Breast cancer remains a significant health concern globally, despite advancements in screening and treatment. Disparities in screening utilization, in stage at diagnosis and in survival rates persist, particularly among vulnerable populations. A recent study published in JAMA Network Open sheds light on the role of social determinants of health (SDOH) and unmet social needs in exacerbating these disparities, highlighting the importance of addressing these factors in healthcare settings, as women with unmet social needs were found to be 38% more likely to be diagnosed with late-stage cancer.


New prospective, survey-based cohort study of newly diagnosed patients with breast cancer

The study was conducted between 2020 and 2023 at an academic medical centre comprising a safety-net hospital and a National Cancer Institute–designated academic cancer centre, in a region with diverse socio-economic and ethnic demographics. Researchers evaluated data from patients with stages I-IV invasive ductal or lobular carcinoma, and investigated the impact of unmet social needs on screening mammography utilization and breast cancer stage at diagnosis.

Despite city-funded access to screening mammography, a substantial proportion of patients did not undergo regular screenings, with factors such as increasing age and unmet social needs significantly associated with lower utilization rates. Unmet social needs, including housing instability, food insecurity, and transportation challenges, emerged as crucial barriers to accessing preventive care. Patients facing multiple social needs were more likely to present with late-stage breast cancer, emphasizing the critical role of addressing these needs in improving early detection and survival outcomes.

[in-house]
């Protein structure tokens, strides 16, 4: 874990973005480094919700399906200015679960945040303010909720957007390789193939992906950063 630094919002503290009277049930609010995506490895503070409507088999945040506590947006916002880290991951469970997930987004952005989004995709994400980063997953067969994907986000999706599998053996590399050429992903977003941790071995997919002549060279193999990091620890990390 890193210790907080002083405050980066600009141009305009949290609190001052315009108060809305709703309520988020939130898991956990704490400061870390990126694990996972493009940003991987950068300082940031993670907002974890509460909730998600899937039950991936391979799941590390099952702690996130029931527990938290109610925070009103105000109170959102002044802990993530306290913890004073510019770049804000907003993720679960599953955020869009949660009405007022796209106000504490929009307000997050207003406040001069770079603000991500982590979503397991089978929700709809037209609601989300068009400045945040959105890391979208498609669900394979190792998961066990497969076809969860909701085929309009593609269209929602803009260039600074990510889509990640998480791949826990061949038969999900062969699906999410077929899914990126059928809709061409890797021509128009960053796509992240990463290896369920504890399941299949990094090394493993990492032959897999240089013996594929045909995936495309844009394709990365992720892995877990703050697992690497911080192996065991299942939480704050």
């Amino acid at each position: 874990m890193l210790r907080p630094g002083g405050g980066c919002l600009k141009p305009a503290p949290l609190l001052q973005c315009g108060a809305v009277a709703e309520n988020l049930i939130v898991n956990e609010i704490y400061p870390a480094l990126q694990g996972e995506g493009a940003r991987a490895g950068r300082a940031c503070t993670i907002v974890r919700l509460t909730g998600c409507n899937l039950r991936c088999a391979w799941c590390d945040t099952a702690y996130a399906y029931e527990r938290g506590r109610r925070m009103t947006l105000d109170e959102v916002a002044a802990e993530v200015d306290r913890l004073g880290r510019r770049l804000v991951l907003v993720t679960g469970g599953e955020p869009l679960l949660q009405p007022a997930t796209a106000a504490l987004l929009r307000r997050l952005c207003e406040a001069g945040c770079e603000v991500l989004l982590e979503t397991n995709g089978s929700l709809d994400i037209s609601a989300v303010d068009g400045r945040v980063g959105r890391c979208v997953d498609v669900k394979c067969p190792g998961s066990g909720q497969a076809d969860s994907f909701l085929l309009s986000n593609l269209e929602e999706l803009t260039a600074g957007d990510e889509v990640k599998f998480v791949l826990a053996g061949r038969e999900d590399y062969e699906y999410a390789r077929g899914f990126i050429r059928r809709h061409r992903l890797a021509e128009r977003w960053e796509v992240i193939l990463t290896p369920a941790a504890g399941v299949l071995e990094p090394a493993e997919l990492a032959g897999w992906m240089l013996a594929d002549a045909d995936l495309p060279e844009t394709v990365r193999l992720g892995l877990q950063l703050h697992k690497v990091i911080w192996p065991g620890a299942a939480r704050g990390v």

Unmet social needs have a direct impact on access to cancer screenings

The study comprised of 505 patients, with 336 (67%) completing the Health Leads Social Needs Screening Toolkit and being included in the analysis. Among them, 201 patients (62%) self-identified as Hispanic, 63 (19%) as Black, and 63 (19%) as White. Overall, 255 (76%) of the participants underwent screening mammography. In the multivariable regression analysis, which factored in variables such as age at diagnosis, race, ethnicity, employment status, education level, history of screening mammography, insurance type, number of children in the household under 18 years, household size, number of unmet social needs, and recruitment site, several factors emerged as associated with not having undergone screening mammography. Factors included an increasing number of unmet social needs and advancing age at diagnosis. Notably, there was no significant association found between any specific unmet social need and the utilization of screening mammography. Individuals reporting two or more unmet social needs were more inclined to present with late-stage disease in comparison to early-stage disease. The study authors also noted that women with late-stage diagnosis supported more children under the age of 18 (mean of 3.08) in contrast to those with early-stage diagnosis (mean of 2.6), indicating that competing priorities, such as caregiving with less social support, may hinder the utilization of screening mammography, even when accessible. Globally, rising unmet social needs can burden patients, making it challenging for them to allocate time or resources for preventive health check-ups. Moreover, negative perceptions towards preventive care or distrust in the medical system can further deter individuals from utilizing screening mammography services. Notably, educational attainment did not seem to affect screening utilization, implying that factors like personal beliefs, apprehension, and mistrust in medical practices may exert a more significant influence than simply lacking knowledge.